Once more: I did not like this aspect of the DVD.

The Action: The opening match is an EXTREMELY sloppy brawl involving Vampiro and Pirata Morgan, which only got really interesting whenever Super Crazy interfered… They showed clips (essentially the third fall) of a match involving Eddie Guerrero and Art Barr against Santo and Octagon, which from what I saw, was actually excellent… Terry Funk and Doug Gilbert had a long, plodding brawl that saw interference by Dory Funk Jr. and Tommy Gilbert, neither of which looked a day over 105… Konnan and Perro Aguayo had a cage match that was quite brutal and had a real big-show feel to it… Benoit and Scorpio had a surprisingly-lackluster match, considering this looks to be around the time of their ECW stints… Jushin Liger against Great Sasuke sounds like it has a WCW ring announcer (not Gary Michael Capetta), although it clearly takes place in Japan. As you'd expect, the match is pretty damn fantastic… Next up is not a match per se, but a "riot" in which fans started tossing a ridiculous amount of chairs into the ring after a match involving Konnan and Rey Mysterio. Unreal!… Rey next tags up with Ultimo Dragon against Psicosis and Heavy Metal. A fantastic spotfest, right out of the opening match of Nitro from back in the day, which is unfortunately mzffdc by some marks in the third row starting lots of annoying chants… Sabu battles a young Al Snow in the final match here, and both guys really tear the house (er, high school gym) down. They advertise this as "one of the BEST matches to ever be caught on film", which obviously isn't true. Third-best, possibly. No, I'm kidding. It IS the best match on this DVD. They also advertise a surprise wrestler running in at the end, but I just knew that it was going to be Terry Funk. I was right.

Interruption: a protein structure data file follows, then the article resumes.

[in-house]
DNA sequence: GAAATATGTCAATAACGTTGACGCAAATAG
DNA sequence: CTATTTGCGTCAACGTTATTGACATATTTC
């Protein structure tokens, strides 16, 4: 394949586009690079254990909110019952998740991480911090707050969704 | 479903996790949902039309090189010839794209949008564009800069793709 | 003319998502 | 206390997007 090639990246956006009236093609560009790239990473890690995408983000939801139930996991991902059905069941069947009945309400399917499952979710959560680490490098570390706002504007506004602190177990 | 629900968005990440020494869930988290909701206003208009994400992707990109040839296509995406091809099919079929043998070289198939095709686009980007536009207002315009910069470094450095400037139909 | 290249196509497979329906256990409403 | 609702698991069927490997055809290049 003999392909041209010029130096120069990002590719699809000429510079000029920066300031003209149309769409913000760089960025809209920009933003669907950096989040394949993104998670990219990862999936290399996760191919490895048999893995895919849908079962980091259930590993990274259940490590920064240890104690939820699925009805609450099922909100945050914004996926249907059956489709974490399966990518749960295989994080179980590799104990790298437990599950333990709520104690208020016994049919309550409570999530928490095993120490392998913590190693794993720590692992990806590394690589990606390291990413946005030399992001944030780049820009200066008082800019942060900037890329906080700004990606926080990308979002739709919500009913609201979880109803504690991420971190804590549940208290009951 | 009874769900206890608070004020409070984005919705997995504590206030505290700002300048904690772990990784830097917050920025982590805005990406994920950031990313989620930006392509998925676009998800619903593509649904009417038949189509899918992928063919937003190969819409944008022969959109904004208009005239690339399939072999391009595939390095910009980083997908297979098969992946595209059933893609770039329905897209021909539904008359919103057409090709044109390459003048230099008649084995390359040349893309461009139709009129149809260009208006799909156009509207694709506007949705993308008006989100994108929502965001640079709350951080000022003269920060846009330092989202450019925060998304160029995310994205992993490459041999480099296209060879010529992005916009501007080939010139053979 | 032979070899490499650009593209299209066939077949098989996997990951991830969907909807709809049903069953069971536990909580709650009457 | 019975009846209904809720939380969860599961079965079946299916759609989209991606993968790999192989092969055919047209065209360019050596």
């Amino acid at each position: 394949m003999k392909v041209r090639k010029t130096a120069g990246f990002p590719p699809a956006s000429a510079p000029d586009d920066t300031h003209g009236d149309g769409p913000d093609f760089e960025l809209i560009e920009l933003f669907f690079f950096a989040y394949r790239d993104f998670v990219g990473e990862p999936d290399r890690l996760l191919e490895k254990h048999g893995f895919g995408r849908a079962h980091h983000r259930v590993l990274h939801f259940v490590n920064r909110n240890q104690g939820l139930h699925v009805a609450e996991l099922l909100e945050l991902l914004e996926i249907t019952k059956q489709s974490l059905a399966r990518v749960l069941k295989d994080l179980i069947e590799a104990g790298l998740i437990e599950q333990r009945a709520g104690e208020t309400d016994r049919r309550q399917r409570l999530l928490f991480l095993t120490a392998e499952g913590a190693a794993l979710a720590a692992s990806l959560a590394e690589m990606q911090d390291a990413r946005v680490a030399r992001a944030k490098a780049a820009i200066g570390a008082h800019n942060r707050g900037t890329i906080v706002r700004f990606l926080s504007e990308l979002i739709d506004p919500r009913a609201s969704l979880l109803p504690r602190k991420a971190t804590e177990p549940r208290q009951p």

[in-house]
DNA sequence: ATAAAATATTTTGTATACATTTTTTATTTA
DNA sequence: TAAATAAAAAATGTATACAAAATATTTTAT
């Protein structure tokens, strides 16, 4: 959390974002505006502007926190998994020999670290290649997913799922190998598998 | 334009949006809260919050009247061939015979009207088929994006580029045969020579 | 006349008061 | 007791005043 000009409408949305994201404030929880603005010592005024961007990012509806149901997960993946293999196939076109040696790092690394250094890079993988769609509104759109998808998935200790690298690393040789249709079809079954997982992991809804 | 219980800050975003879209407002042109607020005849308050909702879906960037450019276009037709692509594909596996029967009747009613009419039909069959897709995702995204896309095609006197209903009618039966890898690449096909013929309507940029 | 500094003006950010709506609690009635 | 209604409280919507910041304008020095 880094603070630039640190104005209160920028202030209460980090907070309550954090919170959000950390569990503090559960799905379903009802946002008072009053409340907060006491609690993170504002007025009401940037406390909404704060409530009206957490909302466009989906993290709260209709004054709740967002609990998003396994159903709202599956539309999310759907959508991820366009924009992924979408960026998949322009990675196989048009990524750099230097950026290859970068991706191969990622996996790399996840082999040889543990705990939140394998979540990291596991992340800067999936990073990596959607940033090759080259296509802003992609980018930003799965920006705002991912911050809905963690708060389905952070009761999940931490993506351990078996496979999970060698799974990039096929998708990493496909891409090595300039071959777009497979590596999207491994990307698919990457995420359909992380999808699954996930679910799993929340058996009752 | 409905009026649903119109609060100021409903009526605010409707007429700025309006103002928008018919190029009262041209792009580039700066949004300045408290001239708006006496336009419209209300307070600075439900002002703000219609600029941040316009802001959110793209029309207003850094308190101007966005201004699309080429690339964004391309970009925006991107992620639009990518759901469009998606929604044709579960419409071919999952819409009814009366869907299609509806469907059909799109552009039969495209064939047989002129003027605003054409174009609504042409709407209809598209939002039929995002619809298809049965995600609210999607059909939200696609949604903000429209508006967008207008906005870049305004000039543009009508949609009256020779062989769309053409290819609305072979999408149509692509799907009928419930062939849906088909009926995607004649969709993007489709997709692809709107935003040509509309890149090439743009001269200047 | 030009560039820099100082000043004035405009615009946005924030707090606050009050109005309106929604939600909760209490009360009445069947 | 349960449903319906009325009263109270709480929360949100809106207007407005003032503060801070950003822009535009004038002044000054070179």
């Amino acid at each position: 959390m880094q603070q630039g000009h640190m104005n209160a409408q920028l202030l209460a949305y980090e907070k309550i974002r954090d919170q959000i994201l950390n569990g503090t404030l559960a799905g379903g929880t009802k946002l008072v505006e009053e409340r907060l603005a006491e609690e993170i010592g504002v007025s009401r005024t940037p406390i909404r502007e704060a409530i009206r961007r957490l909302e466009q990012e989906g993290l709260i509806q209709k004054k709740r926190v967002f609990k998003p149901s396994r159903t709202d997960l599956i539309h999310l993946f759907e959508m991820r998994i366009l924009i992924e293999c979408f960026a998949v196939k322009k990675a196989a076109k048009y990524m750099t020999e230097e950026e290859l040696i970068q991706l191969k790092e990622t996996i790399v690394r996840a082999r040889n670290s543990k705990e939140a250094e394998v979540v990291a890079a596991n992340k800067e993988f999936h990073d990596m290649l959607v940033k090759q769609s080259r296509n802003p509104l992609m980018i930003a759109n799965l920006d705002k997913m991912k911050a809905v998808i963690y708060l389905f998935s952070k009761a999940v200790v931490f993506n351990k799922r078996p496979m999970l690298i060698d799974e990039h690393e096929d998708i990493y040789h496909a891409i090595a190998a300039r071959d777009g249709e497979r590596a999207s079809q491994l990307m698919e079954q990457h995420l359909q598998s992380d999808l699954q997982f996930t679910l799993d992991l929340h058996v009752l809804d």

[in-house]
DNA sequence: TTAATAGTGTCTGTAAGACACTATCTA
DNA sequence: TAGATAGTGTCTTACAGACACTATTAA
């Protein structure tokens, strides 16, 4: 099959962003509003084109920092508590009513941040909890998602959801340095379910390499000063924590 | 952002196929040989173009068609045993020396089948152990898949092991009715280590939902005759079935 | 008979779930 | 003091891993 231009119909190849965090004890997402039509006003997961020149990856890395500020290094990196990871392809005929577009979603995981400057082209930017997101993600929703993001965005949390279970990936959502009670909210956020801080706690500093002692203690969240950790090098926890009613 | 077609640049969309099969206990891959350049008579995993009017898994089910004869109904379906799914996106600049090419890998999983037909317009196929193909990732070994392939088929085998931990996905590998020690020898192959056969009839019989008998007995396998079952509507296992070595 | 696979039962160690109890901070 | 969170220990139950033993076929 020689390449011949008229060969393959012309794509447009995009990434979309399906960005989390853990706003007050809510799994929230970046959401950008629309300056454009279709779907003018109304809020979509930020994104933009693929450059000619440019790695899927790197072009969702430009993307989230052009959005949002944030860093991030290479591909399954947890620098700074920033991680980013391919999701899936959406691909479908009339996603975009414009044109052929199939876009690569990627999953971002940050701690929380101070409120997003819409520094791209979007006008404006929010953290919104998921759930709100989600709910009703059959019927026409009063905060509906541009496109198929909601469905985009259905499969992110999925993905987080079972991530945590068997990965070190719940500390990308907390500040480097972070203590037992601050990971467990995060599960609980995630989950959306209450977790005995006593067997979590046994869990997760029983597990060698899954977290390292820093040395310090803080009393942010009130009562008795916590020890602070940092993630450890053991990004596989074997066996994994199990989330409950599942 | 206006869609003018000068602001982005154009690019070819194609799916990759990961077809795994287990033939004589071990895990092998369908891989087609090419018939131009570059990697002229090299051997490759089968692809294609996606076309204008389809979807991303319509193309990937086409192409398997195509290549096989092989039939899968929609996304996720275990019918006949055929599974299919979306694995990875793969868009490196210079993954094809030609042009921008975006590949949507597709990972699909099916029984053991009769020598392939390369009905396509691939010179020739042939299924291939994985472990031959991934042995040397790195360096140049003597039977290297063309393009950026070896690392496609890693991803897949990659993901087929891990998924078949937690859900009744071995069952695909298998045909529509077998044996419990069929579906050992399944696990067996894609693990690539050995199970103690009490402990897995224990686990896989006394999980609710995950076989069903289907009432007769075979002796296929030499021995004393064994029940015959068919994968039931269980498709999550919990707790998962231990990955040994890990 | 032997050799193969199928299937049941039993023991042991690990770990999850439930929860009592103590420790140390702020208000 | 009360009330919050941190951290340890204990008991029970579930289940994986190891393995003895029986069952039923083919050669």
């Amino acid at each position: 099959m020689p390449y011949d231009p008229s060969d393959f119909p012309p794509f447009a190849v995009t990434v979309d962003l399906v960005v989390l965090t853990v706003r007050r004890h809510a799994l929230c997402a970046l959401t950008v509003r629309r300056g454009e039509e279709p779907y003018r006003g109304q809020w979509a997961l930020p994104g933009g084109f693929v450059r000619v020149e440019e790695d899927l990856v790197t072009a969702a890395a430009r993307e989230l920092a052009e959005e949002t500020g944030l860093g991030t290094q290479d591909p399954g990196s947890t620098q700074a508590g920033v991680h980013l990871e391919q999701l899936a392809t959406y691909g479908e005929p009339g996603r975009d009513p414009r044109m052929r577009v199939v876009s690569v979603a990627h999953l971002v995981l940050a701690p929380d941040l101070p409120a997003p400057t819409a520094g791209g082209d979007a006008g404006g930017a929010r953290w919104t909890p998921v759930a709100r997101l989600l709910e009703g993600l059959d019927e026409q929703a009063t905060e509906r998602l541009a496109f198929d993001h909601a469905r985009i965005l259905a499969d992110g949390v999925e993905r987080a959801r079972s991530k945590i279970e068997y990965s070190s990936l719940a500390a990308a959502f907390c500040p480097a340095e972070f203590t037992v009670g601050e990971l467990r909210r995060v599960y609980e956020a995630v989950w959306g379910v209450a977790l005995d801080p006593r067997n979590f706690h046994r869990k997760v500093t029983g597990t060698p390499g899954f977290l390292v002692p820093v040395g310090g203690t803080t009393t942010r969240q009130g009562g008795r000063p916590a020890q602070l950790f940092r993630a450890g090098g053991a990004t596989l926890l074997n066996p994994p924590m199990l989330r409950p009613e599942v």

The Extras: You can click on a link that encourages us to visit wrestlingplanet.com (which, incidentally, didn't seem to be advertising this video AT ALL when I checked) and niolan.com, which I believe produced this. That's it.

Overall: If you're not as picky as I am about the lack of play-by-play and production values, then I say see this. There are quite a few decent matches here. But personally, I can't get past those other factors. Overall rating: 2.5/5.

Wrestling Gold: Busted Open

This is another of the Kit Parker productions, and part of that "Wrestling Gold" series that I've never been able to find the entire collection of on this side of the border. Sigh…

Unlike the previous Cornette/Meltzer compilation I reviewed, this is mostly footage from the late-70's and early-80's in Southwest Championship Wrestling, a Texas-based territory that was actually featured on the USA Network prior to the WWF's run there. But otherwise, the same general concept: people are buying this as much for the "insider" commentary as they are for the matches.

Production Values: Because the matches are old, they just aren't up to the quality level that people are used to today. We're talking one and sometimes two cameras filming action, often in a television studio-type setting.